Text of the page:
The future is conversational. But how to define a conversation? In the context of real life, it’s an easy concept to grasp: a conversation has a clear start point and end point, it’s the result of a series of one or more actions and it’s one-to-one. Which is equal to an IT conversation.

However, an IT conversation is more complex because a ‘conversation ID’ enters the game. An IT- conversation is treated as a unique object: we need to be able to refer to it, interact with it and know its state. Resulting in the attribution of a unique conversation ID. A conversation is a sequence of actions that each in turn push the conversation forward – an SMS, email, WhatsApp message, maybe even a TikTok, Snapchat and so on. These actions happen at a certain point in time. This means actions can be:

  • Scheduled
  • Triggered (automatically) by an event
  • Triggered by conditions that become true

This is the point where IT conversations start to differ from real life. In real life, we’re not actually going to set a timer to start talking to someone or to do something. Within an IT-conversation, we add a logic of orchestration that initiates an action when certain conditions are met “For example, when a payment is not received two weeks after sending a payment letter, an SMS with a payment link can be sent out automatically. Usually in natural conversations between human beings, we’re not going to have this kind of orchestrated logic.” Matthias explains.”

“These conversations need to be stored and managed at all times. We need to know where we are in the conversation with a certain customer, we need to know when we need to do something and what we need to do at that point. In other words, we need to be able to grab the conversation, see the state and act upon it.

The actions come with a connector. A connector allows the conversation to call in actions at a certain point of time, by making them smart. Of course, input and output must always be provided. “For example, when you plan to send an SMS to a consumer: you’re not going to just send the same message each time. You need the right parameters, the right name and add a specific payment link into it…” Matthias explains.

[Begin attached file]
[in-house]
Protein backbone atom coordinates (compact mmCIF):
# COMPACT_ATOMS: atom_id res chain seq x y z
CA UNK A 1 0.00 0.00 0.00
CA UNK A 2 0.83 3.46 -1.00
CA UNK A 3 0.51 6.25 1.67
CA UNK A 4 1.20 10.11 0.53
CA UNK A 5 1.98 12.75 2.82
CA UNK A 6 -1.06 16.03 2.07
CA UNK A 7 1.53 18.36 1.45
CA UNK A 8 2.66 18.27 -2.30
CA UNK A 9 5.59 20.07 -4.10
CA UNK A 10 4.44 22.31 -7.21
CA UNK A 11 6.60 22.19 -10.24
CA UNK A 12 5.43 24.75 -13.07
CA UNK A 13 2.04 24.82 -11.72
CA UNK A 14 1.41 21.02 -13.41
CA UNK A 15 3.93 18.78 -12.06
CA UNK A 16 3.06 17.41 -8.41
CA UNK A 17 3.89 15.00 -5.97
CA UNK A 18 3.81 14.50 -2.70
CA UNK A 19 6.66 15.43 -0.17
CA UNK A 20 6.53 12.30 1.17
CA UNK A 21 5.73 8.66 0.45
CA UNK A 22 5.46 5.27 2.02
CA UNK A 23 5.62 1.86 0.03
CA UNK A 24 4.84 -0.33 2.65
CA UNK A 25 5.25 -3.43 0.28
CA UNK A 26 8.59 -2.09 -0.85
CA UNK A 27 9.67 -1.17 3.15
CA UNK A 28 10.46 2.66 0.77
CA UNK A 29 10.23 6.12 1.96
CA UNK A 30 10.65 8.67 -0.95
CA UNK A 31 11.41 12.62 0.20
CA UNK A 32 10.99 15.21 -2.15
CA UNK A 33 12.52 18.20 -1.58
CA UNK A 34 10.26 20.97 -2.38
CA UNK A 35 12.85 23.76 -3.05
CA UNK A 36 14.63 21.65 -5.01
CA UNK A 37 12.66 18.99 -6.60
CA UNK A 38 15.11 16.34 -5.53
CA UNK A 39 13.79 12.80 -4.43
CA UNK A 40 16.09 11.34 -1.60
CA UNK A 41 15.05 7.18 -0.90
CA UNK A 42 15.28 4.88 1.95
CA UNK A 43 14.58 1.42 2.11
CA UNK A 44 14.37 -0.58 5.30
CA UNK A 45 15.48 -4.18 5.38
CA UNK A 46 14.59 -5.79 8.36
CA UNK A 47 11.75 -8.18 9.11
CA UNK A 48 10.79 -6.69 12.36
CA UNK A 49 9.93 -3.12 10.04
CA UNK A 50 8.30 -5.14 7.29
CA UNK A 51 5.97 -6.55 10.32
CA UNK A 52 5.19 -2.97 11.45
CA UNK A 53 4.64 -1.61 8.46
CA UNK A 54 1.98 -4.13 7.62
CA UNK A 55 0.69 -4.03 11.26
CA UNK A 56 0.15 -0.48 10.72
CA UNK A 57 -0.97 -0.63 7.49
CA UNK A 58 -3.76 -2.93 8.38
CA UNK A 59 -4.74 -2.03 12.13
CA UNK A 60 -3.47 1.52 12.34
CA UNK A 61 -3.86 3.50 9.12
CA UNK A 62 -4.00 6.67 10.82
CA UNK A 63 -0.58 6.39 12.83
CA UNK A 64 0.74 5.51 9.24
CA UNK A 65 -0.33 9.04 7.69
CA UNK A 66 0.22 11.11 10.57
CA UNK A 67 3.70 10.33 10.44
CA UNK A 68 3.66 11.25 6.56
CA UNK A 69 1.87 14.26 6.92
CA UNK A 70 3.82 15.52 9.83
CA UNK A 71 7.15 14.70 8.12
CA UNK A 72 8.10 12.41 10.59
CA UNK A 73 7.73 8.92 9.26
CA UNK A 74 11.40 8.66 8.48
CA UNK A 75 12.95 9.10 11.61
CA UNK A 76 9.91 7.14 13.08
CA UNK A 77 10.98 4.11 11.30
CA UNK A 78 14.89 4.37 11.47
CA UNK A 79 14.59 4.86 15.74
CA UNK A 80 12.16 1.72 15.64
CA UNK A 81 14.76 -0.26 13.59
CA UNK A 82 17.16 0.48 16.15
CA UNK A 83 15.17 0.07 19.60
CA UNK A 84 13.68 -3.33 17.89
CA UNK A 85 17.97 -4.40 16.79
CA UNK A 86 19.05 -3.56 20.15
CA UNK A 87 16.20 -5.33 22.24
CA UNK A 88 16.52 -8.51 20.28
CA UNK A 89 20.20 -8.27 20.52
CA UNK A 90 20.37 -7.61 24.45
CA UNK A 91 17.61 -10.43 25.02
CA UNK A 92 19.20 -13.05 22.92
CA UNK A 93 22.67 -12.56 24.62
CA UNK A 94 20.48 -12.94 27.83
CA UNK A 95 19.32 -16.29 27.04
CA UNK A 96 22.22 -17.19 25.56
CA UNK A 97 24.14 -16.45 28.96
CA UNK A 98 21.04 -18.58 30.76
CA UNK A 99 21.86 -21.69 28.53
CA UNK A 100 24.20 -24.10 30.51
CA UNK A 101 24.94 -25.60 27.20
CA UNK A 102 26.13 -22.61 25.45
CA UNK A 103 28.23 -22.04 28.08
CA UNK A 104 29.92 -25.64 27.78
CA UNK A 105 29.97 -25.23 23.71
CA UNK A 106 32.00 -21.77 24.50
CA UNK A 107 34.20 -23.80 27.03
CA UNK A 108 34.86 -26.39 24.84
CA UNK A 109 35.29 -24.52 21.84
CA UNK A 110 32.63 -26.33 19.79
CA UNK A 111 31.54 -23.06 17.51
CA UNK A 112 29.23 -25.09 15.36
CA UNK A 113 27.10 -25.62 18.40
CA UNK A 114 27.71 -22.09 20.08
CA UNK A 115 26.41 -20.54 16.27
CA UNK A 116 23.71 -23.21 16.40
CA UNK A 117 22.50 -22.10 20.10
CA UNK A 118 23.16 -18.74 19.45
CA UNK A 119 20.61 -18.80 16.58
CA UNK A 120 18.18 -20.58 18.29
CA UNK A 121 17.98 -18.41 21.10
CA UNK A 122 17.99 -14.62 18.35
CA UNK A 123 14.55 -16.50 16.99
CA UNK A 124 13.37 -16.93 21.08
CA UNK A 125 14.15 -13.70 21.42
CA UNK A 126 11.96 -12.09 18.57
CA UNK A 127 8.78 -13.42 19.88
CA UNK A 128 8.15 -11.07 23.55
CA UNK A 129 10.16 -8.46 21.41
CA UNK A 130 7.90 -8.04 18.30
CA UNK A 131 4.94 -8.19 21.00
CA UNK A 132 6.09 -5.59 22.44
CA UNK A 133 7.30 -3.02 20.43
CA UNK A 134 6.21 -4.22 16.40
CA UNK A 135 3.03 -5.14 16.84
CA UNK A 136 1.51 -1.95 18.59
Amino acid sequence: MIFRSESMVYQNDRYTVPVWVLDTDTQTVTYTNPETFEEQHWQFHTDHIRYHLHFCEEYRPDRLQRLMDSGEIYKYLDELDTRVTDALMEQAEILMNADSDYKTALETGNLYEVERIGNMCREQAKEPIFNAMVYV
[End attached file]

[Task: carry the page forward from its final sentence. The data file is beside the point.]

That’s where the Archers Architects introduced “reusable building blocks” that can be parameterized. This way, personalized data like the receiver’s name, a specific message – all wanted data – can be used in communication with customers. Feedback (e.g., a send report) can be preserved in a dashboard, providing the necessary insights in the conversation.”

“In everything we modelled, we tried to get it as conceptual as possible to get it valid enough.” Jo adds “We’re introducing a whole new concept: the process of storage at any time, the way the databases are structured, how we capture data… It’s a learning curve which can only become successful by group efforts, which makes it so interesting!” Jo concludes enthusiastically.


This building blocks make it possible for Symeta Hybrid to implement this into different business processes within different departments. Enabling all specific departments to shift towards a conversational mode and follow up on their own customers.

The building blocks are comparable to Lego blocks: by creating reusable and configurable blocks, Symeta Hybrid can build anything they want. Cherry on top: they’ll need less technical manpower in doing so, only the configuration of these blocks must be done.

Those building blocks get parameterized: who, what message, what extra needs to be added… etc. to execute the right action. All those actions fit into a conversation process, which can be tracked and measured in a dashboard.

“In designing the business processes and architecture the users of the building blocks – the customers – point of view always acted as the starting point. Instead of thinking purely from a systemic or architectural view.” Jo adds.


To build those reusable block and design reusable models, some architectural principles were established: